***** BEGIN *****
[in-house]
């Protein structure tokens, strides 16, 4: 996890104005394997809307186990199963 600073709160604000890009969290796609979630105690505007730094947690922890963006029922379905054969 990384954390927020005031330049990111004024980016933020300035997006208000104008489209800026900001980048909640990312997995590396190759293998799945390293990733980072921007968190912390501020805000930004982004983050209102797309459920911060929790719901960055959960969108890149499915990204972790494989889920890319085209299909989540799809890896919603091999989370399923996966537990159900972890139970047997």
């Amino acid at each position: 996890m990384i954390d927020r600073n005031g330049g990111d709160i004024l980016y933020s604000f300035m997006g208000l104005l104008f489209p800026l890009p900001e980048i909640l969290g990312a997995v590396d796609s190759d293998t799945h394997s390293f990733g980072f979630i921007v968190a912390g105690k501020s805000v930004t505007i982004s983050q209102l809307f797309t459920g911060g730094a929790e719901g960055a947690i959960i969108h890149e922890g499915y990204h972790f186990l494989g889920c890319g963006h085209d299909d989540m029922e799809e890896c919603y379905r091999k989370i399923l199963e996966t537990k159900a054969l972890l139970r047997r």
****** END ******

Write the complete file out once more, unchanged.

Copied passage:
[in-house]
């Protein structure tokens, strides 16, 4: 996890104005394997809307186990199963 600073709160604000890009969290796609979630105690505007730094947690922890963006029922379905054969 990384954390927020005031330049990111004024980016933020300035997006208000104008489209800026900001980048909640990312997995590396190759293998799945390293990733980072921007968190912390501020805000930004982004983050209102797309459920911060929790719901960055959960969108890149499915990204972790494989889920890319085209299909989540799809890896919603091999989370399923996966537990159900972890139970047997």
């Amino acid at each position: 996890m990384i954390d927020r600073n005031g330049g990111d709160i004024l980016y933020s604000f300035m997006g208000l104005l104008f489209p800026l890009p900001e980048i909640l969290g990312a997995v590396d796609s190759d293998t799945h394997s390293f990733g980072f979630i921007v968190a912390g105690k501020s805000v930004t505007i982004s983050q209102l809307f797309t459920g911060g730094a929790e719901g960055a947690i959960i969108h890149e922890g499915y990204h972790f186990l494989g889920c890319g963006h085209d299909d989540m029922e799809e890896c919603y379905r091999k989370i399923l199963e996966t537990k159900a054969l972890l139970r047997r």